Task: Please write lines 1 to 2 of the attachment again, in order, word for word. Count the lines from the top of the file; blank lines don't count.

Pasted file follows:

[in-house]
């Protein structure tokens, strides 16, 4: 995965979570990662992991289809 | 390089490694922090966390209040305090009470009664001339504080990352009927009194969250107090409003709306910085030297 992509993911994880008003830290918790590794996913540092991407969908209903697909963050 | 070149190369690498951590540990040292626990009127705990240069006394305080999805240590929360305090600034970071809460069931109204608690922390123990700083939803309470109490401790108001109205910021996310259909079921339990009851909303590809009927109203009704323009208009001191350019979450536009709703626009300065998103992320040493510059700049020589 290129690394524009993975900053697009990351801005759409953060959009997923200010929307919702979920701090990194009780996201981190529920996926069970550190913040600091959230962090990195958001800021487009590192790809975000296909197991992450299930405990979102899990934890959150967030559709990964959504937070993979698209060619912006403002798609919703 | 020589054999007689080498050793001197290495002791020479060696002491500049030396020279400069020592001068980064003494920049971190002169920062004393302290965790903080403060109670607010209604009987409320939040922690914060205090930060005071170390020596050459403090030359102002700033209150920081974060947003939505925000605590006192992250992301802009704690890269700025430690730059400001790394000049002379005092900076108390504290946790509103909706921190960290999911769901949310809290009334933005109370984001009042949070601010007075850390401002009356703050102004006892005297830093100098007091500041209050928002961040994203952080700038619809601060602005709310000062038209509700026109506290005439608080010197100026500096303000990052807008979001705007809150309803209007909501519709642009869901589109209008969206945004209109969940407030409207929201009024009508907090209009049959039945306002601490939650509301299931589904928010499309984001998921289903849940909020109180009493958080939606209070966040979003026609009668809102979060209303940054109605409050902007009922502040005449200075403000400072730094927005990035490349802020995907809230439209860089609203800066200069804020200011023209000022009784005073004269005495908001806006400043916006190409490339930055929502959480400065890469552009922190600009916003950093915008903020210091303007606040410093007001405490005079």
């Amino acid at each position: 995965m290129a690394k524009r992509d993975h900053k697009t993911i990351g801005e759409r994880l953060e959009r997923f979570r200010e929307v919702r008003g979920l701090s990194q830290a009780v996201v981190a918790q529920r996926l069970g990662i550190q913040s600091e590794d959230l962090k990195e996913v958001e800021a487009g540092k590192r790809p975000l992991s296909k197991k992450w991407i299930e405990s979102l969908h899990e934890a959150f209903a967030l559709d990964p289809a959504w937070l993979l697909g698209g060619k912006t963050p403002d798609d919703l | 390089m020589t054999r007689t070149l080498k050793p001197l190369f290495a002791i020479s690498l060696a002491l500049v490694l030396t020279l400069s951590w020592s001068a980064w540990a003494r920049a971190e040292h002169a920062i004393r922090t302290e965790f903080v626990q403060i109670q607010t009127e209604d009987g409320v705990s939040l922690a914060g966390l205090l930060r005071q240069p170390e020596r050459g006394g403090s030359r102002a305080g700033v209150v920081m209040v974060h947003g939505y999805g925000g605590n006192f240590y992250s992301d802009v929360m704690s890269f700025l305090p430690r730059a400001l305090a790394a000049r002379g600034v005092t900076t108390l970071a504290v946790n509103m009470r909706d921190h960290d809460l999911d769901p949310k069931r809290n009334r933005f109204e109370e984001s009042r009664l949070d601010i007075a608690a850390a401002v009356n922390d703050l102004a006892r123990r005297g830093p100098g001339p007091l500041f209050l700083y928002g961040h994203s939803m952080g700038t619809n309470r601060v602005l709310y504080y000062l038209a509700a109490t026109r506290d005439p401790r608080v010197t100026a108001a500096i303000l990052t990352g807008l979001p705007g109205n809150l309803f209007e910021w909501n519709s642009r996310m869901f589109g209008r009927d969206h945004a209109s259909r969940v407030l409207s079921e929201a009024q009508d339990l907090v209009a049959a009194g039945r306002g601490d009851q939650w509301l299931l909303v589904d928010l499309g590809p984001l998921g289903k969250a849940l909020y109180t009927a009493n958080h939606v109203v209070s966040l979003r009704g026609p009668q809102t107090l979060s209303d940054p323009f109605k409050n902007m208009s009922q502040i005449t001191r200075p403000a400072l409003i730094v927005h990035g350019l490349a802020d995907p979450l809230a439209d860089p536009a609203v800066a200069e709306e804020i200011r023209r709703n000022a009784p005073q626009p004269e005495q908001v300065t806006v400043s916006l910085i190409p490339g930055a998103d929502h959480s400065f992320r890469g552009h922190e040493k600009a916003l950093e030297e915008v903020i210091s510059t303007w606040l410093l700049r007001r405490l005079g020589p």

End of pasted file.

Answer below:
[in-house]
């Protein structure tokens, strides 16, 4: 995965979570990662992991289809 | 390089490694922090966390209040305090009470009664001339504080990352009927009194969250107090409003709306910085030297 992509993911994880008003830290918790590794996913540092991407969908209903697909963050 | 070149190369690498951590540990040292626990009127705990240069006394305080999805240590929360305090600034970071809460069931109204608690922390123990700083939803309470109490401790108001109205910021996310259909079921339990009851909303590809009927109203009704323009208009001191350019979450536009709703626009300065998103992320040493510059700049020589 290129690394524009993975900053697009990351801005759409953060959009997923200010929307919702979920701090990194009780996201981190529920996926069970550190913040600091959230962090990195958001800021487009590192790809975000296909197991992450299930405990979102899990934890959150967030559709990964959504937070993979698209060619912006403002798609919703 | 020589054999007689080498050793001197290495002791020479060696002491500049030396020279400069020592001068980064003494920049971190002169920062004393302290965790903080403060109670607010209604009987409320939040922690914060205090930060005071170390020596050459403090030359102002700033209150920081974060947003939505925000605590006192992250992301802009704690890269700025430690730059400001790394000049002379005092900076108390504290946790509103909706921190960290999911769901949310809290009334933005109370984001009042949070601010007075850390401002009356703050102004006892005297830093100098007091500041209050928002961040994203952080700038619809601060602005709310000062038209509700026109506290005439608080010197100026500096303000990052807008979001705007809150309803209007909501519709642009869901589109209008969206945004209109969940407030409207929201009024009508907090209009049959039945306002601490939650509301299931589904928010499309984001998921289903849940909020109180009493958080939606209070966040979003026609009668809102979060209303940054109605409050902007009922502040005449200075403000400072730094927005990035490349802020995907809230439209860089609203800066200069804020200011023209000022009784005073004269005495908001806006400043916006190409490339930055929502959480400065890469552009922190600009916003950093915008903020210091303007606040410093007001405490005079």